Al Miner is an award-winning museum administrator, curator of contemporary art, artist and educator based in Washington, DC.

A. B. Miner

Miner is currently Deputy Director for Museum Experience and Digital Media at the U.S. Holocaust Memorial Museum. He previously served as Founding Director & Chief Curator of Georgetown University’s art galleries where he was also Associate Professor of graduate museum studies. In the past Miner also served as a curator of contemporary art at the Museum of Fine Arts, Boston and curatorial assistant at the Smithsonian Institution’s Hirshhorn Museum and Sculpture Garden. He has authored three books and organized dozens of exhibitions, which have been reviewed widely in publications including The New York Times. Miner has received grants from the National Endowment for the Arts, The American Alliance of Museums and other organizations.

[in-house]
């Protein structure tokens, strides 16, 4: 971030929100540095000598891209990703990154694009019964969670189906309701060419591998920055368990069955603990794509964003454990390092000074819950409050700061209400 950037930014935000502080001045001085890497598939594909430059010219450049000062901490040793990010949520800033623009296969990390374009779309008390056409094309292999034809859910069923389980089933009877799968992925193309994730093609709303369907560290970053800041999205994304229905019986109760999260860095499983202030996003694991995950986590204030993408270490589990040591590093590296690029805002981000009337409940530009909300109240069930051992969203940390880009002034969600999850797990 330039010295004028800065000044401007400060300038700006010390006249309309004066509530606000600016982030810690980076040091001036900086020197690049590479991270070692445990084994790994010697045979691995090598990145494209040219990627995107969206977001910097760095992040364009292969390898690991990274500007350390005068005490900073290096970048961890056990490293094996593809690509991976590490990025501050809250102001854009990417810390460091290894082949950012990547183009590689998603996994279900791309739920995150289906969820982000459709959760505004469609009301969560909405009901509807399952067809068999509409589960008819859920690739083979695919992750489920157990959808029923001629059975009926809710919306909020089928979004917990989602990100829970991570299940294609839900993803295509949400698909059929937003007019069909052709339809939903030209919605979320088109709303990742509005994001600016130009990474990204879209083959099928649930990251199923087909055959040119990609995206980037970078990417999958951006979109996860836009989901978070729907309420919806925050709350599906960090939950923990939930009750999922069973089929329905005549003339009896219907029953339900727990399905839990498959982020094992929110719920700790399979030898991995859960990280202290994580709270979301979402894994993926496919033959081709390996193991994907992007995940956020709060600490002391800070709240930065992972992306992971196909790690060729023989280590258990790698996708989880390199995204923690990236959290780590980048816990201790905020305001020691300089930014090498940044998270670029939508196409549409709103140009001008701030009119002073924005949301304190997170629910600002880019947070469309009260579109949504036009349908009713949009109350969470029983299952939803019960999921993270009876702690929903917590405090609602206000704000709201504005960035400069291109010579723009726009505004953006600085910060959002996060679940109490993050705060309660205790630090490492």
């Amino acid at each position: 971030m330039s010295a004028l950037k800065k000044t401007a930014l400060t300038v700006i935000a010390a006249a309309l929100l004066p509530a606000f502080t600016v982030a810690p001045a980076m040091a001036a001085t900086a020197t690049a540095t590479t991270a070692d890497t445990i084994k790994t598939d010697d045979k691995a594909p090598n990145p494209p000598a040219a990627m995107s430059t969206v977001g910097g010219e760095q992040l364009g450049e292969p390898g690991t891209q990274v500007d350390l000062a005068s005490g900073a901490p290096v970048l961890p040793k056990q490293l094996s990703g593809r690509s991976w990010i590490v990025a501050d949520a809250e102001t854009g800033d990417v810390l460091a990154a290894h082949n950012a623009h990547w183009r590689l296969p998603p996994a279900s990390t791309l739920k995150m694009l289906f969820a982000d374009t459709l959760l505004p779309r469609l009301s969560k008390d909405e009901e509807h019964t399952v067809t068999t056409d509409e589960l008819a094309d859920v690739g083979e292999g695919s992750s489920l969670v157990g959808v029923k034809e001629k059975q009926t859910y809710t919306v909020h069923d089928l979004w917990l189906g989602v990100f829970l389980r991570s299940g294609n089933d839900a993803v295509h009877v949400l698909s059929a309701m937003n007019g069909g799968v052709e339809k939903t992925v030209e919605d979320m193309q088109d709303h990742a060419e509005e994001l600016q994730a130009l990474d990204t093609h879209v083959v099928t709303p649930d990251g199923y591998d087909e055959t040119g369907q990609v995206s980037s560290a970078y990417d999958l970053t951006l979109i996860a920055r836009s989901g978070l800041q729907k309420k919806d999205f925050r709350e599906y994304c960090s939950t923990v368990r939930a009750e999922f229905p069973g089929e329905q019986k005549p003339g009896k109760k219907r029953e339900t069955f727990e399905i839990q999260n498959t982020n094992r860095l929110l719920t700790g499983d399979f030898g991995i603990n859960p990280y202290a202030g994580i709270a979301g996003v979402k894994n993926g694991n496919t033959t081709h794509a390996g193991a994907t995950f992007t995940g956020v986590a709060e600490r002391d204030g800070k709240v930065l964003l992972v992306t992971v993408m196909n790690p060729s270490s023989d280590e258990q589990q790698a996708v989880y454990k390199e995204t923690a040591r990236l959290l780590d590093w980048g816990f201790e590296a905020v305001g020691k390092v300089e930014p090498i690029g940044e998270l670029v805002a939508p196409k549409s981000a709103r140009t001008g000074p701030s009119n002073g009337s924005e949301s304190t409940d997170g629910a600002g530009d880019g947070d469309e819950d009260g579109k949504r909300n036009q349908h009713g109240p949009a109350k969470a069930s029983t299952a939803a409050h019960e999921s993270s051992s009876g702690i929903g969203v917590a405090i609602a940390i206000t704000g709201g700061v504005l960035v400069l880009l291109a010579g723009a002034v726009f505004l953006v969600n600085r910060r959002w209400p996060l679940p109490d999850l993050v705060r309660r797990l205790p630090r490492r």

Miner’s own artwork reveals things usually hidden from public view. His self-portraits, intimate in scale and content, expose inner turmoil and bodily irregularities. Miner’s adept use of oil paint creates luscious surfaces, highlighting the alchemical nature of flesh. In some works he takes a macro view, in others, subjects are situated in a sea of white space evoking the feeling of being psychologically lost or separated from the subject by time, the haze of failing memory or secrecy. Miner’s frustration with gender concepts based on “average” bodies led him to research how maleness manifests in other species. Gaining special access to natural history museum collections (the Smithsonian’s National Museum of Natural History, Harvard University’s Museum of Comparative Zoology), allowed him to study, dissect and photograph a variety of male animal genitals. This research resulted in two series of paintings, which document fantastical and diverse forms that exist even within singular groups such as butterflies collected by famed author, Vladimir Nabokov.